THE Manchester Arena suicide bomber was "smiling and talking on the phone" just moments before he murdered 22 victims in an attack that shook the nation.
Salman Abedi, 22, was seen in high spirits as he waited for crowds to emerge at the end of the infamous Ariana Grande gig on May 22, 2017.
A public inquiry heard how he killed the innocent fans after detonating his homemade device packed with 3,000 nuts and bolts hidden in his backpack.
Showsec security guard at the Arena on the night, Mohammed Agha, told the inquiry in Manchester: "He was on a phone, a mobile phone, he was smiling."
Seconds later Abedi blew himself up - with the shrapnel exploding into the unsuspecting crowd.
He had been hiding at the back of the City Room, the foyer to the Arena, before heading for the entrance doors of the venue as people emerged at the end of the gig at 10.30pm on May 22 2017.
Mr Agha told the inquiry he had seen Abedi, dressed in black and carrying a big, bulky rucksack, three times earlier that night but did not think him suspicious until minutes before the bombing when he agreed it "crossed his mind" Abedi might be a suicide bomber.
He was on the phone, mobile phone, he was smiling.Mohammed Agha
He denied he "fobbed off" a member of the public, Christopher Wild, who came to him to report his suspicions about Abedi around 10.15pm.
Around 15 minutes later Abedi left his position at the back of the City Room, a CCTV "blind spot", to detonate his device.
Paul Greaney QC, counsel to the inquiry said: "How did the man seem to be at that stage as he made that final walk?"
Mr Agha replied: "He was on the phone, mobile phone, he was smiling."
Earlier Mr Agha said he had passed on Mr Wild's concerns about Abedi to a colleague, Kyle Lawler.
But this was at 10.25, some eight minutes after Mr Wild had first raised his concerns.
Mr Agha, aged 19 at the time of the bombing and being paid the minimum wage of £7.90 an hour, said that night his job was to stand by a fire exit.
He had no radio and said if he left his post, except for an emergency, he might lose his job.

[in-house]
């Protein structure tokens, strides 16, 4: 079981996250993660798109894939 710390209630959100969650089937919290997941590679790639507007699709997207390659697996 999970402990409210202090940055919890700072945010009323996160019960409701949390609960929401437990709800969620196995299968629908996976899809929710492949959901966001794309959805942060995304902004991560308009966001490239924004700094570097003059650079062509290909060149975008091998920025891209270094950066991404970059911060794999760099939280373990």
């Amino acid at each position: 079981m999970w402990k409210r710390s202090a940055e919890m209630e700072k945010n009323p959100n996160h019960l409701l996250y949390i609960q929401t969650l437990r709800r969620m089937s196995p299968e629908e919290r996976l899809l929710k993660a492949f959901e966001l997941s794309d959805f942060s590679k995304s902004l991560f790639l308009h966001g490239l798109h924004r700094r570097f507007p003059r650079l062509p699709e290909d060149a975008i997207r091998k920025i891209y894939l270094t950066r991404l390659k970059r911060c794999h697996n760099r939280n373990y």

Mr Agha said: "It's a concern, it's a suspicion but it's not an emergency for me.
"I would have got in trouble, my job is in jeopardy."
Families of some of the victims wiped away tears, others watched grim-faced and others shook their heads as the witness continued his evidence.
Mr Agha said he tried but failed to attract the attention of his boss, standing 30 metres away across the room, by raising his hand.
When a colleague, Mr Lawler, passed by him he spoke to the fellow Showsec steward, who had a radio, for him to report what Mr Wild had raised with him, to his superiors in the control room.
As he and Mr Lawler looked at Abedi, he described the bomber as, "kind of looking nervous, or kind of looking fidgety. He was playing with his hands".
Mr Greaney asked the witness if he thought one possibility was that the suspicious man with the backpack might be a suicide bomber.
Mr Agha replied: "Not, not like, I did think about it, but it was not fully in my head."
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Mr Greaney continued: "Do you agree, it did cross your mind that this man might be a bomber?"
Mr Agha replied: "Yes."
The public inquiry is looking at the background circumstances before and during the bombing and is expected to last into next spring.